A massive thank you to Pan Macmillian for sending me a copy of this book in exchange for an honest review! This book caught my attention since I first saw ARC’s of it popping up on bookstagram. It looked gorgeous! And I seem to have a thing for stories that involve magic in our real world – so this was sure to be a hit for me.
Author: Gita Trelease
Genre: Historical Fiction/Fantasy
Age Classification: YA
Publisher: Pan Macmillan
Publication Date: 26/02/2019
Australian RRP: $16.99
Paris in 1789 is a labyrinth of twisted streets, filled with beggars, thieves, revolutionaries—and magicians…
When smallpox kills her parents, Camille Durbonne must find a way to provide for her frail, naive sister while managing her volatile brother. Relying on petty magic—la magie ordinaire—Camille painstakingly transforms scraps of metal into money to buy the food and medicine they need. But when the coins won’t hold their shape and her brother disappears with the family’s savings, Camille must pursue a richer, more dangerous mark: the glittering court of Louis XVI and Marie Antoinette.
With dark magic forbidden by her mother, Camille transforms herself into the ‘Baroness de la Fontaine’ and is swept up into life at the Palace of Versailles, where aristocrats both fear and hunger for la magie. There, she gambles at cards, desperate to have enough to keep herself and her sister safe. Yet the longer she stays at court, the more difficult it becomes to reconcile her resentment of the nobles with the enchantments of Versailles. And when she returns to Paris, Camille meets a handsome young balloonist—who dares her to hope that love and liberty may both be possible.
But la magie has its costs. And when Camille loses control of her secrets, the game she’s playing turns deadly. Then revolution erupts, and she must choose—love or loyalty, democracy or aristocracy, freedom or magic—before Paris burns…
I really enjoyed this story. It was a beautiful mix of historical fiction and fantasy. Fantasy with enough realism to make this ‘magic’ seem plausible. Camille was a fun heroine, even though we don’t necessarily agree with all her decisions. Sophie was a great supporting character, with her well placed quips and sarcasm, and the villain was an interesting development too. However I cant write a review of this book without mentioning Chandon and Lazare. I was initially worried we would develop a love triangle, however my suspicions were very quickly assuaged. These two men make this book. I looked forward to their scenes more than any other. The friendship Chandon built with Camille from the beginning was natural and beautiful – and watching how he mentored and tutored her made their friendship come live. Lazare is just a beautiful specimen and from the moment he and Camille meet, you know they are destined for greatness. Their instant connection some might deem as insta-love, but I like to look at it as more a meeting someone and knowing after that first meeting that you could talk about anything with them, and just want to be with them. I feel like their attraction and love grows more and more with each meeting. Nevertheless, I loved Lazare, and loved who he was in the story.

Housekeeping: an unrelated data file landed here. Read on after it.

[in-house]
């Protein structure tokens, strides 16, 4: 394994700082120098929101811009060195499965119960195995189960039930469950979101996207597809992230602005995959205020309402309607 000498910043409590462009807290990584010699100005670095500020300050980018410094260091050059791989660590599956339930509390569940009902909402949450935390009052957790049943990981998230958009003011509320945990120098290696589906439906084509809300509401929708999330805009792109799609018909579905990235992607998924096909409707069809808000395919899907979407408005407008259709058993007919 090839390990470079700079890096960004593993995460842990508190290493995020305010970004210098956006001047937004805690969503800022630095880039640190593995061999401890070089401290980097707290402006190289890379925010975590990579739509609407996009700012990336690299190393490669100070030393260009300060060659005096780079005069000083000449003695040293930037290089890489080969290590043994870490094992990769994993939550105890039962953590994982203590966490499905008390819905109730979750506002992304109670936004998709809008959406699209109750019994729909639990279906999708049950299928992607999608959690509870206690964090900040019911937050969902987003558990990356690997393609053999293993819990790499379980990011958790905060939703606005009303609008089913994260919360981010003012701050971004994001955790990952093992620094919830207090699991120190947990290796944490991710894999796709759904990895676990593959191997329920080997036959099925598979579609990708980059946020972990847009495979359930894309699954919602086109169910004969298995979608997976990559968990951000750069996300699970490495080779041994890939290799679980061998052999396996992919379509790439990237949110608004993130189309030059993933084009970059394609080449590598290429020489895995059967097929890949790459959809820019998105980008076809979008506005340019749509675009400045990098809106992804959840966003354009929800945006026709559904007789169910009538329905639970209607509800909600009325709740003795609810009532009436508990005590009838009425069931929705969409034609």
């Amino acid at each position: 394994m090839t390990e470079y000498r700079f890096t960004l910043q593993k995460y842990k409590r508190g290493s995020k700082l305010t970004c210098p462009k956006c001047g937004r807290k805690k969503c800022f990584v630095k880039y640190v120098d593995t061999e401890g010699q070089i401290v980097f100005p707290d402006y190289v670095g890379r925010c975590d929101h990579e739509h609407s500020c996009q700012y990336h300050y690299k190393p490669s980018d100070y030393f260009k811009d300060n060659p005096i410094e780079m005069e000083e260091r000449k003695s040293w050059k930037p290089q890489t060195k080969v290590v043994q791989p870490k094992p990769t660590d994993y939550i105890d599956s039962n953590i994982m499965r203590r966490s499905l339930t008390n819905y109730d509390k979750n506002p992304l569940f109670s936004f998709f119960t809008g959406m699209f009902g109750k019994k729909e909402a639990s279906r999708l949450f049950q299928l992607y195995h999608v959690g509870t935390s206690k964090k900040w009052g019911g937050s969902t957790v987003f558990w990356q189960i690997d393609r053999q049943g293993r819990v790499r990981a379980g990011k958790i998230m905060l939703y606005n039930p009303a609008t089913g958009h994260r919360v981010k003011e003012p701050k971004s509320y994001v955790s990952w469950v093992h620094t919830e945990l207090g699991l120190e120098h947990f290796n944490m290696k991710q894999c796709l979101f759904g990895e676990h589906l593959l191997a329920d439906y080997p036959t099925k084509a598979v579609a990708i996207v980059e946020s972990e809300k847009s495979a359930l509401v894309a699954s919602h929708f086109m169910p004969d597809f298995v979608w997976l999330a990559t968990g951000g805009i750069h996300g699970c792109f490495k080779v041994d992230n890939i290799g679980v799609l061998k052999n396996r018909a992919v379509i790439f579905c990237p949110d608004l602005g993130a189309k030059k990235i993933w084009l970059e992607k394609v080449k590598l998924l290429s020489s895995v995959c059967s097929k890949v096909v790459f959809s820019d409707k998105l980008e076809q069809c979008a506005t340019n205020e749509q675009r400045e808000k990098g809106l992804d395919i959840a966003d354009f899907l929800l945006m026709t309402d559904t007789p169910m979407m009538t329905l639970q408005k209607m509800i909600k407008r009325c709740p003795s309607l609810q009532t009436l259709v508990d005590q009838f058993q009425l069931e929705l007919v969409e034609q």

For possibly the first third of the book, I felt like we were reading two separate books. There was the balloon business with Lazare and his friends, and the gambling business at Versailles. I wasn’t sure if or how these two worlds would collide. This separation in the story probably made me take longer to read the book, in all honesty. I was invested in each individual side, but when the chapter ended and it was a completely different story, I had to reinvest myself all over again. It became much easier in the last half of the novel to not want to put it down. In fact I read the last half in one afternoon! Because of this, I do recommend sticking with the book if you find yourself not completely engrossed in the first half.
As mentioned earlier, I love stories using magic in our real world. I loved the use of magic in the historical aspects of the story, how magic was used to create and embellish works of art and architecture. Magic was a normal, if unspoken, part of this world, and it blended in seamlessly. What magic also did was show how addiction worked, weaving its way into lives without the person realising it. That was one of the main points I took away from the novel – be careful with any sort of vice or addition. Camille is weakened by the magic, but it calls to her, begging her to come and play again. The use of the magic in gambling was also very clever in this same way.
Overall, this was a very enjoyable read, once I moved past the first third. And that third was enjoyable – just a bit slower than the rest. There was never any doubt that we were in France, and I especially loved the French language included throughout! My rating for this book is 4 out of 5 stars. You can pick up your own copy here! 🙂
What boos have you struggled with initially, but then ended up really loving? Let me know! 🙂
Happy readings, loves!